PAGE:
Every year, thousands of investors flock to Omaha to hear the wisdom of Warren Buffett and Charlie Munger. For as long as six hours, with only one break for lunch, the two business legends take questions from investors, the press, and analysts.
Appropriately for a shareholder meeting, the focus is the business of Berkshire Hathaway (NYSE:BRK.A) (NYSE:BRK.B) but it's not the only topic they discuss. This year, Buffett discussed usage-based insurance and driverless cars in response to a question from financial journalist Andrew Ross Sorkin of The New York Times.
Following are my notes on Sorkin's question, along with responses from Buffett and Munger.
Andrew Ross Sorkin: Could you explain how you think about usage-based car insurance pricing, and how it could affect the industry in the next decade? How does it affect the moat of Geico? Would you consider selling Geico? Also, what effect will self-driving cars have on Geico?
Warren: The answer to "would we sell" is no.
Usage-based pricing has been favorable among firms that have tried it. There's no question that knowing how customers drive is a valuable insight into how to price the premium. Insurance is about evaluating the propensity of loss when calculating the premium. And, it's very easy to understand in life insurance that a 90-year-old is more likely to die than a 20 year old, despite Charlie's situation. That's obvious. Females live longer, that's obvious. So there's various variables and you try to set the proper price in insurance. If you lived in a state where the population was 1 rather than 100 million, there'd be a lower chance of an accident. Through studying usage using varying methods, they're using variables to try to get information about the likelihood of that driver being in an accident.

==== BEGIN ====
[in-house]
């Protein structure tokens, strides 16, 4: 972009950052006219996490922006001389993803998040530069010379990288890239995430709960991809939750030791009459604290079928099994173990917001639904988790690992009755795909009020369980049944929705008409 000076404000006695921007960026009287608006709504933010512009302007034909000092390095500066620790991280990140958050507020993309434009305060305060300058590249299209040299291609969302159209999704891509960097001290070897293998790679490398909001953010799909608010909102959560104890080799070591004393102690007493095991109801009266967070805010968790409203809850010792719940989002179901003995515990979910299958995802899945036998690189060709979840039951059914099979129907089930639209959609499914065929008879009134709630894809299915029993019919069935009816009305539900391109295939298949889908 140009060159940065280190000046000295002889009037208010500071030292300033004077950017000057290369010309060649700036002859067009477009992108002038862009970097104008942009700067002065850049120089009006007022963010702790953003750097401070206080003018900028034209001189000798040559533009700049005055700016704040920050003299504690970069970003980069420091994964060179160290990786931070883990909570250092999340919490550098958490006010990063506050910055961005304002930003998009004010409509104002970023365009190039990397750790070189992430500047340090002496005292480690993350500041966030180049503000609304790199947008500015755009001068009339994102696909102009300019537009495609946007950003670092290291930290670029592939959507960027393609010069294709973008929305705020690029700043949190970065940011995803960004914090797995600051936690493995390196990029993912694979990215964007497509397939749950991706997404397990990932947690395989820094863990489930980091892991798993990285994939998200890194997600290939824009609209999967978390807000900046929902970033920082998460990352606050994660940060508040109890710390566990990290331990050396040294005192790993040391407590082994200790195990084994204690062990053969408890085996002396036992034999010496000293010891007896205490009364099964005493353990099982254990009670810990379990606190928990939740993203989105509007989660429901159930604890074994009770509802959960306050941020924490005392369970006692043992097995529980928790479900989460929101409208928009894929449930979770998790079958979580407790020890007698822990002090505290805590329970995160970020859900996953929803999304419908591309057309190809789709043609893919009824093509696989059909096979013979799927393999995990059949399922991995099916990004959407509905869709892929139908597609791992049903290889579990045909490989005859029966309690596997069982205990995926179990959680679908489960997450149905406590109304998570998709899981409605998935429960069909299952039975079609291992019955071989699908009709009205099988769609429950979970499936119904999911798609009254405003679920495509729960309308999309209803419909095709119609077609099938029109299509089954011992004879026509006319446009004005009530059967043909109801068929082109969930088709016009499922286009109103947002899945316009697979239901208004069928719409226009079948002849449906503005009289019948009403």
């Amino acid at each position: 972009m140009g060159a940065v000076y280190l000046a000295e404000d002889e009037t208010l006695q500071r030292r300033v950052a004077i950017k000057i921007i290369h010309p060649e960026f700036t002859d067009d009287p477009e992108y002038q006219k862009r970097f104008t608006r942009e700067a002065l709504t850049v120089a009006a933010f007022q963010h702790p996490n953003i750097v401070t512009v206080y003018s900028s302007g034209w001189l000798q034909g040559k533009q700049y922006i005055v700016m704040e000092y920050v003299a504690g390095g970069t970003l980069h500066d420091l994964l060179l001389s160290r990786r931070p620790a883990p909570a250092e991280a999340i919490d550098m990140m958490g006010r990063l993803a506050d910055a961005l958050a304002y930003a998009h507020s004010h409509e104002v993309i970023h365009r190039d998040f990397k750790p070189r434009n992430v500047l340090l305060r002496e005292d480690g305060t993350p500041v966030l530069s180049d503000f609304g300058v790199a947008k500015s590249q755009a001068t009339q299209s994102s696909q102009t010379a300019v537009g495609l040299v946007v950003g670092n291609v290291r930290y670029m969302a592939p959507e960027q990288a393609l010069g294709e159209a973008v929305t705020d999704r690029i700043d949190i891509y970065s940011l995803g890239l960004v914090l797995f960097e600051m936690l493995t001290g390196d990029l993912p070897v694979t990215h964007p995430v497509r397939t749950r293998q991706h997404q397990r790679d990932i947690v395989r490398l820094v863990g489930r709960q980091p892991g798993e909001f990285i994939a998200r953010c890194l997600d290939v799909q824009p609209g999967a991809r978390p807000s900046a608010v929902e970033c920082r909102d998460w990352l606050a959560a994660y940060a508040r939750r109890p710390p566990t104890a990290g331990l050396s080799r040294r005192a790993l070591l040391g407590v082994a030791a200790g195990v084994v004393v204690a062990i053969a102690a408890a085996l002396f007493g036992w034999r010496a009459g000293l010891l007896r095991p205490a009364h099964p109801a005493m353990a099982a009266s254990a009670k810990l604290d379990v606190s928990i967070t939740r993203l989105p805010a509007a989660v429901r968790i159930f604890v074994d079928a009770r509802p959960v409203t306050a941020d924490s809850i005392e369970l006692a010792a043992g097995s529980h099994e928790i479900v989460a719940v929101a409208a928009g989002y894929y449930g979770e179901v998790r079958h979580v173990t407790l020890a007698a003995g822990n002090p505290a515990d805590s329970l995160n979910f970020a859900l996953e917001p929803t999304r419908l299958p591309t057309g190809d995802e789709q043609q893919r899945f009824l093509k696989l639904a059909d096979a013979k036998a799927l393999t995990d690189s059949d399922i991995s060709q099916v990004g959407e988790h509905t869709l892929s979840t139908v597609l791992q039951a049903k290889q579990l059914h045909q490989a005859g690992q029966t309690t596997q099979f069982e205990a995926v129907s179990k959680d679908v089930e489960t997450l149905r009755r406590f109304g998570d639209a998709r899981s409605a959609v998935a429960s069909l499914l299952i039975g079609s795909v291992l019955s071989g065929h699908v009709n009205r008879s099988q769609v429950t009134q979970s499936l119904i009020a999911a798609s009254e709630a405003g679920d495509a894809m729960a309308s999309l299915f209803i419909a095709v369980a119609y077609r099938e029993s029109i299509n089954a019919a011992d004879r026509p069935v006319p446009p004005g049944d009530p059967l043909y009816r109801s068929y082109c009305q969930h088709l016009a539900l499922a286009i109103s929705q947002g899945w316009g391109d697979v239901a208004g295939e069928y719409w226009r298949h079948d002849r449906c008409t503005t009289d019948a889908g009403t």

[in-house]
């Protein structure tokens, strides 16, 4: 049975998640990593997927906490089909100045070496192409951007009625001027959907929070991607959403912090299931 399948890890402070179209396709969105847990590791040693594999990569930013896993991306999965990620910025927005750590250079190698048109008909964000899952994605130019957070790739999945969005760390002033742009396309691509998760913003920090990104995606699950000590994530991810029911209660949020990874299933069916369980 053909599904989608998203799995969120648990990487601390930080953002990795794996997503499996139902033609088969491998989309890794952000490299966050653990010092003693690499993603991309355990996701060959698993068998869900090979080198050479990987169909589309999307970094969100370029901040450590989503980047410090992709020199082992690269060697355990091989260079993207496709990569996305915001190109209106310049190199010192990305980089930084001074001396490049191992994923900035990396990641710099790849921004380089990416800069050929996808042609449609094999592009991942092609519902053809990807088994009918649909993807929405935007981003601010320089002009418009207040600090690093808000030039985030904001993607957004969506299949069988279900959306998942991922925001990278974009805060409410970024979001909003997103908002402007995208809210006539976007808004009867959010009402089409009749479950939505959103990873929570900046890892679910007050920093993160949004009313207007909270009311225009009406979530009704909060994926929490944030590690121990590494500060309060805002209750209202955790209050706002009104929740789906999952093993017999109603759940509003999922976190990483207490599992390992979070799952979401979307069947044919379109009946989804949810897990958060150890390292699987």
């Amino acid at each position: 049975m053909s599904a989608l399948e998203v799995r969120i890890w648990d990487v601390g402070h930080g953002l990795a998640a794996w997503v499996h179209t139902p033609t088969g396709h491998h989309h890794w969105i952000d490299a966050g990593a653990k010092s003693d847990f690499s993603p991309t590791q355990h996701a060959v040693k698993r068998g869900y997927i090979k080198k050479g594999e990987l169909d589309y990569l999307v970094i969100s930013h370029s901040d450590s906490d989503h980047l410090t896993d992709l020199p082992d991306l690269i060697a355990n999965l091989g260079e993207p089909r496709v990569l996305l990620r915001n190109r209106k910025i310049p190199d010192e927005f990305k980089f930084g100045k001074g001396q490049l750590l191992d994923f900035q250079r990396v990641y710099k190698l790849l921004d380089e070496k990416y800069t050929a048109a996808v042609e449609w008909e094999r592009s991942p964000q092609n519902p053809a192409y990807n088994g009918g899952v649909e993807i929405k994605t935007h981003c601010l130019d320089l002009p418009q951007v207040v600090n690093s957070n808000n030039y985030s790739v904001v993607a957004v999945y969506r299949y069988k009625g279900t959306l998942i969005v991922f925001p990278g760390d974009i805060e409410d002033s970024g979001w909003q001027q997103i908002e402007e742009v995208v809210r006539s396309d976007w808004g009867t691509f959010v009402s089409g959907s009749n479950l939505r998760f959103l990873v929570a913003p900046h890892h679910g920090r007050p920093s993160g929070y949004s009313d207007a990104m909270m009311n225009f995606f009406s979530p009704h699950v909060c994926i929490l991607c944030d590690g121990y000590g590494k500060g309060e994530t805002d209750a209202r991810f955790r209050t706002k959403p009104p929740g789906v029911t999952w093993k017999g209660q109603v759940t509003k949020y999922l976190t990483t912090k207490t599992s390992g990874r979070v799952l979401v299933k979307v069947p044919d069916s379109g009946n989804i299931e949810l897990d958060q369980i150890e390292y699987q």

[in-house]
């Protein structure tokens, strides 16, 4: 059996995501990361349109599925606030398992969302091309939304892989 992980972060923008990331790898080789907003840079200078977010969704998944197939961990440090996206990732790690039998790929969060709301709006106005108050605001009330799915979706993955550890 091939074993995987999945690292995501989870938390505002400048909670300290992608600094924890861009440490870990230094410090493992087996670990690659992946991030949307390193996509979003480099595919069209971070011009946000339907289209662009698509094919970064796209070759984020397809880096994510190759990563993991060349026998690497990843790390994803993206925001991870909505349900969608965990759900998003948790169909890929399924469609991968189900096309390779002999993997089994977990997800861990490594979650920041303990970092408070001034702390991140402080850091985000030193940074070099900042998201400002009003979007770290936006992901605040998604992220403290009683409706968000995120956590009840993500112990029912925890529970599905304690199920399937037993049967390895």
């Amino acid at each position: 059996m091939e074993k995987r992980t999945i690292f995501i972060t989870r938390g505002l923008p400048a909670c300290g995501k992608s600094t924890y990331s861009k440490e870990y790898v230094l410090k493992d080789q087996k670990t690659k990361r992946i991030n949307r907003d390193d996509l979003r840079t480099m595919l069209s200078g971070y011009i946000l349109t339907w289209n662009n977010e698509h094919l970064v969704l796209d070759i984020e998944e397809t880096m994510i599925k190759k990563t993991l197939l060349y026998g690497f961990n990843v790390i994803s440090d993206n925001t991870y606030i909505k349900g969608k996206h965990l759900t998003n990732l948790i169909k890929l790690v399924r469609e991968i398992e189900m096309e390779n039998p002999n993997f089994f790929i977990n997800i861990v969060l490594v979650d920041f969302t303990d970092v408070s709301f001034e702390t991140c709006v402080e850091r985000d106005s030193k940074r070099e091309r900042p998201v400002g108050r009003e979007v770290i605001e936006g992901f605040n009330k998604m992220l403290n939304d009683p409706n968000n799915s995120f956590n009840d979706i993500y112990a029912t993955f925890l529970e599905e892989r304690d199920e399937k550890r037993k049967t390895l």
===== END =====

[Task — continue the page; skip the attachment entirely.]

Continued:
We [at Geico] look at a lot of variables. We have a good system, and it's proven worthy so far. I feel very, very good about Geico and its management's ability to measure risk. I think there are plenty of others who are good at it, but none better in auto insurance.
Self-driving cars are a real threat to insurers if it's successful. It can happen, but I don't know how to forecast it. It certainly could happen, but we're not for one second thinking about selling Geico.
Charlie: Some of these things happen much more slowly than you might think. I went to a program 30 years ago talking about color movies on demand would take over and it happened, but it wasn't right around the corner like they said.
Warren: We may be wrong, but we'll be wrong together [with Charlie]. Geico will be doing a lot more business five and 10 years from now. But 30 years from now... I won't be around to know (laughs).